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INTRODUCTION

pyridoxine (peer-i-dox-een)

Beesix, Doxine, Nestrex, Pyri, Rodex, Vitabee 6

OTHER NAMES:

Viatmin B6

Classification

Therapeutic: vitamins

Pharmacologic: water-soluble vitamins

Indications

Treatment and prevention of pyridoxine deficiency (may be associated with poor nutritional status or chronic debilitating illnesses). Treatment of pyridoxine-dependent seizures in infants. Treatment and prevention of neuropathy, which may develop from isoniazid, penicillamine, or hydralazine therapy. Management of isoniazid overdose >10 g.

Action

Required for amino acid, carbohydrate, and lipid metabolism. Used in the transport of amino acids, formation of neurotransmitters, and synthesis of heme. Therapeutic Effects: Prevention of pyridoxine deficiency. Prevention or reversal of neuropathy associated with hydralazine, penicillamine, or isoniazid therapy.

Adverse Reactions/Side Effects

Adverse reactions listed are seen with excessive doses only

Neuro: sensory neuropathy, paresthesia. Misc: pyridoxine-dependency syndrome.

PHYSICAL THERAPY IMPLICATIONS

Examination and Evaluation

  • Be alert for signs of sensory neuropathy and paresthesias (numbness, tingling). Establish baseline electroneuromyographic values using EMG and nerve conduction at the beginning of drug treatment whenever possible, and reexamine these values periodically to document changes in peripheral nerve function.

  • In infants receiving large doses, watch for signs of pyridoxine-dependency syndrome. Signs include CNS excitability (irritability, aggravated startle response, seizures) and GI distress (distension, vomiting, diarrhea). Notify physician or nursing staff if these signs occur.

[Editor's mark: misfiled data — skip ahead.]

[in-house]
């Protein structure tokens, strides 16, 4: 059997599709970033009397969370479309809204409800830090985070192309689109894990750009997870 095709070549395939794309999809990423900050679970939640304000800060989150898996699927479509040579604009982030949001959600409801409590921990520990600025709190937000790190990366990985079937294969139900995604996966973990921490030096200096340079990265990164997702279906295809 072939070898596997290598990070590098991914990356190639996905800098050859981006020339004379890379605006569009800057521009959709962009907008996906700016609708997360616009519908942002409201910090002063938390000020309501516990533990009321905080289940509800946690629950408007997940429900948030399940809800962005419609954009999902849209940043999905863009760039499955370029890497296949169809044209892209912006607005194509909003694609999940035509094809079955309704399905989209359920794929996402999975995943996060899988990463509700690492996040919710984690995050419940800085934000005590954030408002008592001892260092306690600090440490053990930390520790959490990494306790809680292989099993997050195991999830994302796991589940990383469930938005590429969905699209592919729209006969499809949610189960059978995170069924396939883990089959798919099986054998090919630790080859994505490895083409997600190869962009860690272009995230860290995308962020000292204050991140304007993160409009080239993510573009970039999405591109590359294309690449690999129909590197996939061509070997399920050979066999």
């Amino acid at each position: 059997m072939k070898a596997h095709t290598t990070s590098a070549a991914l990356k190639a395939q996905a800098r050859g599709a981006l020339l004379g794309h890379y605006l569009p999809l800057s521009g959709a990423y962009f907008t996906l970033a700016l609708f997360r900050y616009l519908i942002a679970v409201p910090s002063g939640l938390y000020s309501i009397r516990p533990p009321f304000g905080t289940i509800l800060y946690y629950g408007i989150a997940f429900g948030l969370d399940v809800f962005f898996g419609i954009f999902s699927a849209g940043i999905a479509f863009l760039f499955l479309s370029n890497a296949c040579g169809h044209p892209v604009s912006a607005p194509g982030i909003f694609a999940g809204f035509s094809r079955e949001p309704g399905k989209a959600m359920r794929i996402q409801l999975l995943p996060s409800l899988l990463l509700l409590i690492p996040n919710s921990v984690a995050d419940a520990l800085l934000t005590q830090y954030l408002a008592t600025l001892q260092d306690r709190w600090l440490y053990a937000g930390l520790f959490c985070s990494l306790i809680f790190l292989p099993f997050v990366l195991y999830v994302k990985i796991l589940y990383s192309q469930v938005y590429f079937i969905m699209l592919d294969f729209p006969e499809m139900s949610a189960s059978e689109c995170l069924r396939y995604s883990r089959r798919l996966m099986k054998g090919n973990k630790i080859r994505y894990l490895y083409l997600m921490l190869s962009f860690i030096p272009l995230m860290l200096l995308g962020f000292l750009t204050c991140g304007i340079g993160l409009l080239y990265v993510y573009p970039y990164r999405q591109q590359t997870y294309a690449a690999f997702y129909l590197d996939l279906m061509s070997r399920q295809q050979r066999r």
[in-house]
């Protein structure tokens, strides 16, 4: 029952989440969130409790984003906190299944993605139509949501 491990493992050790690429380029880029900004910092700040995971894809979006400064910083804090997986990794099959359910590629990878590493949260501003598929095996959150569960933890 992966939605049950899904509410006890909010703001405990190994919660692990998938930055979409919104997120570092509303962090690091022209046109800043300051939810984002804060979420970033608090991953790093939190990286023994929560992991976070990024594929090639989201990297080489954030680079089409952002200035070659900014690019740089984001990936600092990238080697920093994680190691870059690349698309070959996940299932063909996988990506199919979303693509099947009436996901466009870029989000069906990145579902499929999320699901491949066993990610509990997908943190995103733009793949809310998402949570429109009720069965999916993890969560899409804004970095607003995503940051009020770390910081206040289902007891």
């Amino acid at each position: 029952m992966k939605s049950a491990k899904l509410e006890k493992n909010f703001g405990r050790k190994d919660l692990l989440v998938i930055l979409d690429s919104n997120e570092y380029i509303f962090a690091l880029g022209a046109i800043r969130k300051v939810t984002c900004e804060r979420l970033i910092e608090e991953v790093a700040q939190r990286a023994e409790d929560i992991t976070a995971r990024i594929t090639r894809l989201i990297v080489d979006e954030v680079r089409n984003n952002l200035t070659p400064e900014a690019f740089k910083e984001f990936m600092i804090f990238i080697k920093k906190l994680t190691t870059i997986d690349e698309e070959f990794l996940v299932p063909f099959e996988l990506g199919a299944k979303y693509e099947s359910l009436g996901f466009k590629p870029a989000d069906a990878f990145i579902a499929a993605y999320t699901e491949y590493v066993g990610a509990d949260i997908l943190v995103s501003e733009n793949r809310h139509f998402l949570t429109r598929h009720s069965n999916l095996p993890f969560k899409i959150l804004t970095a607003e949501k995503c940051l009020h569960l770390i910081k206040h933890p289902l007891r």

Patient/Client-Related Instruction

  • Encourage patient to consult with a nutritionist for dietary sources of pyroxidine and other vitamins. Explain that the best source of vitamins is a well-balanced diet with foods from the four basic food groups.

Pharmacokinetics

Absorption: Well absorbed from the GI tract.

Distribution: Stored in liver, muscle, and brain. Crosses the placenta and enters breast milk.

Metabolism and Excretion: Converted in RBCs to pyridoxal phosphate and another active metabolite. Amounts in excess of requirements are excreted unchanged by the kidneys.

Half-life: 15–20 days.

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TIME/ACTION PROFILE

ROUTE ONSET PEAK DURATION
PO, IM, IV unknown unknown unknown

Contraindications/Precautions

Contraindicated in: Hypersensitivity to pyridoxine or any component.

Use Cautiously in: Parkinson's disease (treatment with levodopa only); Pregnancy (chronic ingestion of large doses may produce pyridoxine-dependency syndrome in newborn).

Interactions

Drug-Drug: Interferes with the therapeutic response to levodopa when used without carbidopa. Requirements are increased by isoniazid, hydralazine, chloramphenicol, penicillamine, estrogens, and immunosuppressants. Decreases serum levels of phenobarbital and phenytoin.

Route/Dosage

Prevention of Deficiency (Recommended Daily Allowance)

PO (Adults and Children >14 yr): 1.2–1.7 mg/day (larger doses required with cycloserine, ethionamide, hydralazine, ...

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